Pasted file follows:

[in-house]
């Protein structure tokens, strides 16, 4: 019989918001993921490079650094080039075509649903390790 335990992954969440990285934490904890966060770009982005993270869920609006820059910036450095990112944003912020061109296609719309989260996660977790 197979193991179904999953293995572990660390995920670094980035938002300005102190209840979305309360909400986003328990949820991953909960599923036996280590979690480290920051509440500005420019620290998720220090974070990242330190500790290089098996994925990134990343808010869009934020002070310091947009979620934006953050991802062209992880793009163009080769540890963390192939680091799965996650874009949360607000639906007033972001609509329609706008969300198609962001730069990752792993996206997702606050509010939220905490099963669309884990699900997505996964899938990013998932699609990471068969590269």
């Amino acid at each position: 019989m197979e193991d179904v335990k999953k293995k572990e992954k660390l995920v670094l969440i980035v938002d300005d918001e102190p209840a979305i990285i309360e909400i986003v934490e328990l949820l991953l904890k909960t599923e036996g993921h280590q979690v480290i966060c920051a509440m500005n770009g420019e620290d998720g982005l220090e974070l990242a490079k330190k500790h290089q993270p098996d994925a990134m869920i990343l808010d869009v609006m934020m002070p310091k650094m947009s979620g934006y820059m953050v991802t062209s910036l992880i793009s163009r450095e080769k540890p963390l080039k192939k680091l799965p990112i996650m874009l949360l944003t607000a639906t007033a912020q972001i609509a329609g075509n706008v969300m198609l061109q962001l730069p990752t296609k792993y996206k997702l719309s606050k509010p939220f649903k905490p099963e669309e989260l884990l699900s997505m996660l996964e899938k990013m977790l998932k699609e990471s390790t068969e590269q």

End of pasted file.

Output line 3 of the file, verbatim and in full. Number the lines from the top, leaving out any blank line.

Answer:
């Amino acid at each position: 019989m197979e193991d179904v335990k999953k293995k572990e992954k660390l995920v670094l969440i980035v938002d300005d918001e102190p209840a979305i990285i309360e909400i986003v934490e328990l949820l991953l904890k909960t599923e036996g993921h280590q979690v480290i966060c920051a509440m500005n770009g420019e620290d998720g982005l220090e974070l990242a490079k330190k500790h290089q993270p098996d994925a990134m869920i990343l808010d869009v609006m934020m002070p310091k650094m947009s979620g934006y820059m953050v991802t062209s910036l992880i793009s163009r450095e080769k540890p963390l080039k192939k680091l799965p990112i996650m874009l949360l944003t607000a639906t007033a912020q972001i609509a329609g075509n706008v969300m198609l061109q962001l730069p990752t296609k792993y996206k997702l719309s606050k509010p939220f649903k905490p099963e669309e989260l884990l699900s997505m996660l996964e899938k990013m977790l998932k699609e990471s390790t068969e590269q």